Hantarex MGG 28 Tate

Recently I was fortunate to get a lead from a mate about some old monitor that had ended up at a tip salvage. I was surprised to see it was an ex video wall monitor, a Hantarex MGG 28 EQ model. It was a bit beat up with scratches on the metal casing, some rust and plenty of spiderwebs inside.

  

However these monitors are excellent for a few reasons:

  • They have an extremely low profile casing/ bezel barely larger than the full viewing area of the screen.
  • They have a perfectly rectangular case meaning it is perfect for a “Tate” set up. This means turning on its side to play games in vertical orientation.
  • The give a pretty decent RGB picture

First a bit of a clean up.

There was some sort of residue on the screen. It felt like dried glue, and could not be simply wiped off using typical glass cleaner. Without wanting to use a powerful solvent, gently running a razor blade to scrape off the residue works really well and does not damage the screen if you are careful.

As this monitor was intended for use in a video wall, it is made to stack with other monitors and has some areas of the tube rim exposed. This was covered up with some black tape that was no longer appealing so that was scraped off, and then removed the remaining sicker residue with Oomph.

 

Its not clear from the pictures, but this was pretty scratched up, especially underneath as it has no feet. As it is very heavy, it would have likely been scraped along concrete floors in a warehouse after it was no longer needed.

I removed rust underneath with a wire brush, then sealed with some primer.

The front metal bezel was quite scratched in parts so removed that, cleaned with wire brush then sprayed black.

 

As I was going to be using this in my games room now, I wanted to give it some protection for scrapes etc. I used some aluminium brackets to make corner pieces to screw into existing holes. I covered these with black vinyl.

 

Now the really good thing is that this monitor casing is really easy to cover with black vinyl. I had enough left over from a previous project to go round the whole casing. Now you can’t see any scratches etc, and it looks fantastic. In the first picture above you can see some brackets, plus I added some feet on the bottom. As I will be using the monitor in a vertical set up, I added some slide strips to make it easy to position & adjust position without damaging the case.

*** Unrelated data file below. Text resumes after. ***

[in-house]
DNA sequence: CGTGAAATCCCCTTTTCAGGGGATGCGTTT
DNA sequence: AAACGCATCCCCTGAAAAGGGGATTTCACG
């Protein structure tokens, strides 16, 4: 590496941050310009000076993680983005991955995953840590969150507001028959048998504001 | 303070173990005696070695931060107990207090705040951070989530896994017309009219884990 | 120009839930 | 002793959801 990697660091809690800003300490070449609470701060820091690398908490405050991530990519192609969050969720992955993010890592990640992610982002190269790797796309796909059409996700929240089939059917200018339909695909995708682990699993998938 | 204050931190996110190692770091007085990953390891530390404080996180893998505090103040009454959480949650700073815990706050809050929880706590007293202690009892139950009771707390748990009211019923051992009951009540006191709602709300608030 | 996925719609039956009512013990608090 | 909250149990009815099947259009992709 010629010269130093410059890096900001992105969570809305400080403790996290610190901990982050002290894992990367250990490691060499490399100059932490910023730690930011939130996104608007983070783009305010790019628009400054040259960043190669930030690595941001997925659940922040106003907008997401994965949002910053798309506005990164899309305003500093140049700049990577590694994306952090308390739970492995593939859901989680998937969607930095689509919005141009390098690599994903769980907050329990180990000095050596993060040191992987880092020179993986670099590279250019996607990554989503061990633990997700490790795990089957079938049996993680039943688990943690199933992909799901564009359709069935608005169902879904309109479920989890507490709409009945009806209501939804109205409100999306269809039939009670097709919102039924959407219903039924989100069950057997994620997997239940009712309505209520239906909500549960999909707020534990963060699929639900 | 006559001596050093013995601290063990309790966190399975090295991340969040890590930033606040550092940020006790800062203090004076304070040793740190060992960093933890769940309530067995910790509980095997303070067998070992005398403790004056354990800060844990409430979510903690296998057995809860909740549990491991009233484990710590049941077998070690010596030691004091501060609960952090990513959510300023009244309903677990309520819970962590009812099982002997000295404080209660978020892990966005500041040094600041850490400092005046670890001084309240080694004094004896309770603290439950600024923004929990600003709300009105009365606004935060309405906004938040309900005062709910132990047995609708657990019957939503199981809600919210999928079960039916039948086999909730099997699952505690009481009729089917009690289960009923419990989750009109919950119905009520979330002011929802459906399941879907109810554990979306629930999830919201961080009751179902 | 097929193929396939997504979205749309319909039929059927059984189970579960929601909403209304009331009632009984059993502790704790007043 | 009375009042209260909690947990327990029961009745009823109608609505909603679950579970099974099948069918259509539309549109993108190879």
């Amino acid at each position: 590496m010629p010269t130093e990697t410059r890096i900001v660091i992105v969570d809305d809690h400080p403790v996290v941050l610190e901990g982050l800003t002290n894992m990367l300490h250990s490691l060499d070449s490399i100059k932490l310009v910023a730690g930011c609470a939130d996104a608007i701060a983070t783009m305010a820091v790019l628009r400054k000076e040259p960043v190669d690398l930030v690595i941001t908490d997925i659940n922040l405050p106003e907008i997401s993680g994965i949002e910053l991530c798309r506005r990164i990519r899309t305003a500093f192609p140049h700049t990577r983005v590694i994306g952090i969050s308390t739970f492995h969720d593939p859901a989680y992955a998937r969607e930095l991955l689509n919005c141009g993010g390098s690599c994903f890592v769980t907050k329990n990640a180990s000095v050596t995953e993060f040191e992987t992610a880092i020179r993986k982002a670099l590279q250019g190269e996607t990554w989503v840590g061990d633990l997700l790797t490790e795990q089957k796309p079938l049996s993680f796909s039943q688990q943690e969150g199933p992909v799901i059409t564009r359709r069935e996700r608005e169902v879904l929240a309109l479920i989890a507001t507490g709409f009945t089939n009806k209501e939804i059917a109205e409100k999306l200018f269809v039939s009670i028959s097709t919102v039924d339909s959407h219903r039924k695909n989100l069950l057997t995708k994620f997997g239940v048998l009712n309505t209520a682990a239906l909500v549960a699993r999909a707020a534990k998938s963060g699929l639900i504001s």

Looks great now! So importantly there are some things you need to know when using these monitors.

Click thumbnail to expand

Looking at the connections above, you might assume that a normal SCART cable will give you an RGB picture using the scart port. This will only give you composite video. To get RGB you need to feed clean composite sync or horizontal sync into pin 12 (Horizontal sync input). To get clean composite sync you will need to make an LM1881 circuit or buy a prebuilt solution like a sync strike

You can make an LM1881 sync stripper circuit quite small. I used a relatively large project box for some stability plugging cables in either side. Within the box it puts the clean sync onto pin 12 of the output specifically for this monitor. I also built in a bridge rectifier so I can use most power packs <24V AC/DC regardless of voltage to power the circuit for convenience. I have finally found a good use for my $2 Monster scart cable.

The picture above doesn’t do the screen justice – it really looks great, especially playing games in the intended vertical resolution. There are plenty of resources online about games which have vertical modes, but as a starting point you can’t go past the original Playstation Namco Museum packs, or Capcom Generations.

For some more detail regarding the Hantarex videowall monitor see the PDF MGGEQ3

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